# Do we also travel at a fixed velocity?

## Main Question or Discussion Point

Since, light is always travelling at a constant velocity with respect to everything else, does it also mean that everything else is also travelling at a constant velocity with light?

As in, since light is always travelling at C irrespective of our velocity, then does it not also mean that we are also travelling at a constant fixed velocity with respect to light? Is our velocity then taken as 0? If that is the case what does velocity actually mean?

With respect to one photon, what would be the velocity of another photon that is travelling towards it?

Sorry about these basic questions, I am just a fan pf physics and don't really know anything much about it in detail.. Related Special and General Relativity News on Phys.org
JesseM
Since, light is always travelling at a constant velocity with respect to everything else, does it also mean that everything else is also travelling at a constant velocity with light?
When physicists talk about the speed of one object "with respect to" another, they usually mean the speed of the first object in the inertial rest frame of the second ('rest frame' is a coordinate system where the object is at rest, and 'inertial' means the coordinate system is moving at constant velocity, not accelerating), but light doesn't have its own inertial rest frame in relativity--see this post for a little more info.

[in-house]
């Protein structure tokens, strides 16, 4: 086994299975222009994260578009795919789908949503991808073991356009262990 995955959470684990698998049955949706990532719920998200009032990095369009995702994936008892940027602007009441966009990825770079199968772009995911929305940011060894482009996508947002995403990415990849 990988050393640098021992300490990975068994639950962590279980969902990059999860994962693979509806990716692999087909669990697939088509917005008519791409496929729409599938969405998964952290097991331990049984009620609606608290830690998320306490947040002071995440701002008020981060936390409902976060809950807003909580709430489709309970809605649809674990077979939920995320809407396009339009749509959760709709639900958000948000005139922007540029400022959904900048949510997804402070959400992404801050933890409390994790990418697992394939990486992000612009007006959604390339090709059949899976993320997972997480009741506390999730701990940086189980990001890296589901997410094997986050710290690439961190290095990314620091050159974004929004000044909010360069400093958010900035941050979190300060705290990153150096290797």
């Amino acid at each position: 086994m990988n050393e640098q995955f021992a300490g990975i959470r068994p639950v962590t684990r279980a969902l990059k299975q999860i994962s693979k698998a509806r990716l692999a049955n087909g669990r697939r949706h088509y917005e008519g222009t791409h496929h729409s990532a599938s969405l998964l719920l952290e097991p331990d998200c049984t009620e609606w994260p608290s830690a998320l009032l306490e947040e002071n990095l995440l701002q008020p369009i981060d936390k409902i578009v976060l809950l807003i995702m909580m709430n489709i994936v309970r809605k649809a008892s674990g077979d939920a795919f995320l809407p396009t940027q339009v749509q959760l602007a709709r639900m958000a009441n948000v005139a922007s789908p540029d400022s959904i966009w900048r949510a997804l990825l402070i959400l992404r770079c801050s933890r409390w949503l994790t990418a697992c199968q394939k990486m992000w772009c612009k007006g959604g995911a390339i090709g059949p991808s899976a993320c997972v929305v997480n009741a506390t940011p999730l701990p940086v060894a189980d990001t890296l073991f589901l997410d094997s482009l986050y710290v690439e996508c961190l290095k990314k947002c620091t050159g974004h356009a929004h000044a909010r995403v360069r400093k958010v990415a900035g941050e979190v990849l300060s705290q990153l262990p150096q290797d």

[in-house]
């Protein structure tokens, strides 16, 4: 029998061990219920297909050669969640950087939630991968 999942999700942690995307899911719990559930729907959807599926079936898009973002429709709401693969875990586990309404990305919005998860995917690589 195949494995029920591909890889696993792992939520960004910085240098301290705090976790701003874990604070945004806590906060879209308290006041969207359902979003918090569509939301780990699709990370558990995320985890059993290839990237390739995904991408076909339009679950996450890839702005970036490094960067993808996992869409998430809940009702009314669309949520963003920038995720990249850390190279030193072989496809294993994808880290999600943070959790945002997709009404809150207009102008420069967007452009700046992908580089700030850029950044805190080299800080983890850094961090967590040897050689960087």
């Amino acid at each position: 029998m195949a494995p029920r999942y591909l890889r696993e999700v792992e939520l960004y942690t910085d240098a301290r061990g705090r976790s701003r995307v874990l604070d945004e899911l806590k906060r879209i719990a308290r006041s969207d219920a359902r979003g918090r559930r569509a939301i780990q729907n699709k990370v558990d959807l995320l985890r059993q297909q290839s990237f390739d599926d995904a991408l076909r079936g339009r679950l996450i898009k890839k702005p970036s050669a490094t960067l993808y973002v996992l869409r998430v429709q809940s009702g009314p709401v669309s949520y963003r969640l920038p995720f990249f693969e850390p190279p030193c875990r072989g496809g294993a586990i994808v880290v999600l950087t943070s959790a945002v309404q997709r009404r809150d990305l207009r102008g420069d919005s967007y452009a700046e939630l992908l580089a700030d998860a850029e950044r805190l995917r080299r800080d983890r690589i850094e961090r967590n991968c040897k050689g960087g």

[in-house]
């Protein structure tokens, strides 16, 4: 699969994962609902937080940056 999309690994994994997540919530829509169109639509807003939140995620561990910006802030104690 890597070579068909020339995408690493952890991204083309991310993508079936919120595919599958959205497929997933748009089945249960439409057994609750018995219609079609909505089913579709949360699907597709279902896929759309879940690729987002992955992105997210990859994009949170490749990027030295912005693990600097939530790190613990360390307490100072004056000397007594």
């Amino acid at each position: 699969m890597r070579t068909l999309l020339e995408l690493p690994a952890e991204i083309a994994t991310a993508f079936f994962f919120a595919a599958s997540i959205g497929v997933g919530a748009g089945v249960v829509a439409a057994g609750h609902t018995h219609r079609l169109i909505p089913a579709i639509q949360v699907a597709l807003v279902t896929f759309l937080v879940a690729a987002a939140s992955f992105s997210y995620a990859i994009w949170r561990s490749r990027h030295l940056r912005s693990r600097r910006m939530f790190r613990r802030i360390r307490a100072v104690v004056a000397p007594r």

DaveC426913
Gold Member
... light doesn't have its own inertial rest frame in relativity...
Yes, and in this is the answer to your question. You cannot pretend to "stand next to a photon" and measure the speeds of other objects. It is meaningless.

russ_watters
Mentor
Actually, I think the main question was asking it from the other direction. That makes this the answer:
the speed of the first object in the inertial rest frame of the second
In other words, the OP asked the speed of "everything else" -- but since the speed of light is measured from our rest frame (and not the other way around), the answer [to a slightly different question maybe] is zero.

A.T.
Since, light is always travelling at a constant velocity with respect to everything else, does it also mean that everything else is also travelling at a constant velocity with light?